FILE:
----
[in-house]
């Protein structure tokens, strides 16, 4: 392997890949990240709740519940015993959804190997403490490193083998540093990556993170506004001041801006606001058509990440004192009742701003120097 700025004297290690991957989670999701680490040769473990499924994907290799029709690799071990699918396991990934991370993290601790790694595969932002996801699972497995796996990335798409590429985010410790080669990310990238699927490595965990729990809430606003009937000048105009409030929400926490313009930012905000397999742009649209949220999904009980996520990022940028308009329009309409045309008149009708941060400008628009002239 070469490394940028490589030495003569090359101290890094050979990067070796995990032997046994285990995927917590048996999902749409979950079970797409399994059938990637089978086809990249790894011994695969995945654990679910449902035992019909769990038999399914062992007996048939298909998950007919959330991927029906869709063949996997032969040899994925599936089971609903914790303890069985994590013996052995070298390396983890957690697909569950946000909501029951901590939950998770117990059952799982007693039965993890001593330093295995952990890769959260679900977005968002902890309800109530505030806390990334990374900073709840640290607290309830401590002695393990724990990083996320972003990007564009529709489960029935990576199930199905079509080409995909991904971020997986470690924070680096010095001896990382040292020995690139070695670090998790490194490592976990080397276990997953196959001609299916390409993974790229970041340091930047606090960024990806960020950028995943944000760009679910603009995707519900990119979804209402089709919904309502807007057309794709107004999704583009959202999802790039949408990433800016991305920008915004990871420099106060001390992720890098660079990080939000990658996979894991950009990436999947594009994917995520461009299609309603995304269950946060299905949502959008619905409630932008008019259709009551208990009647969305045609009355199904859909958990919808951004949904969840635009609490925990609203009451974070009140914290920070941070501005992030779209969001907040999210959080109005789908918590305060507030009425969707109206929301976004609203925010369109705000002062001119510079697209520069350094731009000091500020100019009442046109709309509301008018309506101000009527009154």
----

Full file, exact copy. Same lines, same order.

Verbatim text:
[in-house]
């Protein structure tokens, strides 16, 4: 392997890949990240709740519940015993959804190997403490490193083998540093990556993170506004001041801006606001058509990440004192009742701003120097 700025004297290690991957989670999701680490040769473990499924994907290799029709690799071990699918396991990934991370993290601790790694595969932002996801699972497995796996990335798409590429985010410790080669990310990238699927490595965990729990809430606003009937000048105009409030929400926490313009930012905000397999742009649209949220999904009980996520990022940028308009329009309409045309008149009708941060400008628009002239 070469490394940028490589030495003569090359101290890094050979990067070796995990032997046994285990995927917590048996999902749409979950079970797409399994059938990637089978086809990249790894011994695969995945654990679910449902035992019909769990038999399914062992007996048939298909998950007919959330991927029906869709063949996997032969040899994925599936089971609903914790303890069985994590013996052995070298390396983890957690697909569950946000909501029951901590939950998770117990059952799982007693039965993890001593330093295995952990890769959260679900977005968002902890309800109530505030806390990334990374900073709840640290607290309830401590002695393990724990990083996320972003990007564009529709489960029935990576199930199905079509080409995909991904971020997986470690924070680096010095001896990382040292020995690139070695670090998790490194490592976990080397276990997953196959001609299916390409993974790229970041340091930047606090960024990806960020950028995943944000760009679910603009995707519900990119979804209402089709919904309502807007057309794709107004999704583009959202999802790039949408990433800016991305920008915004990871420099106060001390992720890098660079990080939000990658996979894991950009990436999947594009994917995520461009299609309603995304269950946060299905949502959008619905409630932008008019259709009551208990009647969305045609009355199904859909958990919808951004949904969840635009609490925990609203009451974070009140914290920070941070501005992030779209969001907040999210959080109005789908918590305060507030009425969707109206929301976004609203925010369109705000002062001119510079697209520069350094731009000091500020100019009442046109709309509301008018309506101000009527009154």